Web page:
We’ve got a brand new guide for you on RTSP, RTMP, and NDIⓇ stream settings with our cameras. Tune in today to learn and grab the guide!
Of first note is that all of these streams have been set to use H.264 compression as it is currently the most widely used protocol. Changing to H.265 or MJPEG, which are also available, will require different settings. So you are likely well aware of what the resolution and frame rate are but may not be as aware of the requirements that coincide with those selections. As we increase the resolution, frame rate, or both, we need a larger pipeline (i.e. more bandwidth) to properly support the connection. Thus, we will increase that pipeline by adjusting the bitrate accordingly, as shown in the chart above. Example: 1920 x 1080 at 60 FPS requires a bitrate or 12,288 Kb/s while the same resolution at 30 FPS only requires a bitrate of 8,192 Kb/s. We are transmitting less information and thus the bitrate can be smaller. PTZOptics Streaming Settings Guide (RTSP, NDI and RTMP) Produced on 2018-4-6 by Matthew Davis If there is not enough bandwidth allocated, the network cannot support the set bitrate, or the camera is told to use too high of a bitrate then artifacting will occur. Another setting of interest would be the i-frame interval that relates directly to the H.264 compression and how it will handle your stream.
When adjusting this setting, you are telling H.264 how many full images or frames (as opposed to a predicted image or frame) to send per second. The lower this number, or shorter the interval, the better chance you have of high quality video without artifacts at the expense of bandwidth. Just as it sounds this is a balancing act. The more predictive frames used, the lower your overall bandwidth usage will be, which sounds great… unfortunately this also means we are allowing H.264 to predict more of the imagery without updated references, full images, which can lead to artifacting or even very strange behavior with subjects moving where they aren’t supposed to be.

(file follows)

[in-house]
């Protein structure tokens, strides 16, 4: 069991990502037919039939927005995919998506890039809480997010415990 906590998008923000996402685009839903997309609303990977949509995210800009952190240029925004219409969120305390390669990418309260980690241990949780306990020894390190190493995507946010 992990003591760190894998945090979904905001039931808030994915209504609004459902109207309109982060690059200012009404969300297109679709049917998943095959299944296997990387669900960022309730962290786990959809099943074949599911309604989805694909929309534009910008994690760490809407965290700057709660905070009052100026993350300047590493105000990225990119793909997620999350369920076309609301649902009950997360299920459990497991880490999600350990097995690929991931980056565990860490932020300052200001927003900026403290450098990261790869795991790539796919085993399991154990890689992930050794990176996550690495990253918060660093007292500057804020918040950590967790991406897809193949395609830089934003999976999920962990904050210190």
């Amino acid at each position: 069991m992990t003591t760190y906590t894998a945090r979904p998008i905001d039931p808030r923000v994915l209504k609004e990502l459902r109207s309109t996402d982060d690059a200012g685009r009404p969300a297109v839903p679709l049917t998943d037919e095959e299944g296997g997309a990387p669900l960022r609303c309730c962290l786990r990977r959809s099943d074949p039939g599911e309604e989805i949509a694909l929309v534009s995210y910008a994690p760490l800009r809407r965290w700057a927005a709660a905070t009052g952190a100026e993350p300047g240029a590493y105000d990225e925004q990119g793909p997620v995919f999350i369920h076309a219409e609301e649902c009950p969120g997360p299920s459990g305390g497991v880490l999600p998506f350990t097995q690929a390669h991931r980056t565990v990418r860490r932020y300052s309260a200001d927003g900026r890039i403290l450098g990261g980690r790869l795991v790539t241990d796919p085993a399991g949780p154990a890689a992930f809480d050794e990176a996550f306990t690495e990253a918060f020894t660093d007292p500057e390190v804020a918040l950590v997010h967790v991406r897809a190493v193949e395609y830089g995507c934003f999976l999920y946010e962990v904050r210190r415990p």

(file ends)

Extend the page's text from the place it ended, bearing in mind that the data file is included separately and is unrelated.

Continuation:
The last setting we’ll be covering is the differences between CBR, Constant Bit rate, and VBR, Variable Bit Rate. VBR is a very enticing technology that, to save bandwidth, will vary the bitrate depending on the complexity of the scene, sounds awesome right? While VBR generally provides better compression and thus higher quality for the same amount of bits, it is not recommended because the peaks in bitrate can result in skips or buffering. In addition, some solutions for viewing the stream can average the incoming VBR resulting in video freezing when an overly complex scene occurs.
In short, while it may be useful in certain scenarios VBR is not recommended for a professional live stream due to the complexities and unpredictability it introduces. Note that when using multicast these same settings will apply just via a different transport while lowering the impact on the network for multiple viewers / producers
So in the above recommended settings for use as an NDI source you’ll notice that the only change is to the i-frame interval. The correlation is that rather than generating a new i-frame every second, we will be generating a new i-frame every two seconds. This is to allow NDI™ to manage the stream to provide the low latency and high quality that is synonymous with NDI™. Please feel free to adjust these as needed based on your network conditions, but know that the changes may impact the overall quality of your streaming experience.
When looking into recommended settings for an RTMP stream that is being delivered to a service such as YouTube or Facebook, it is always best to reference the service providers recommended encoder settings and find the best match based on what the camera is capable of and by network bandwidth limitations you may have. Below are a few examples from some of the popular services to use as a reference:
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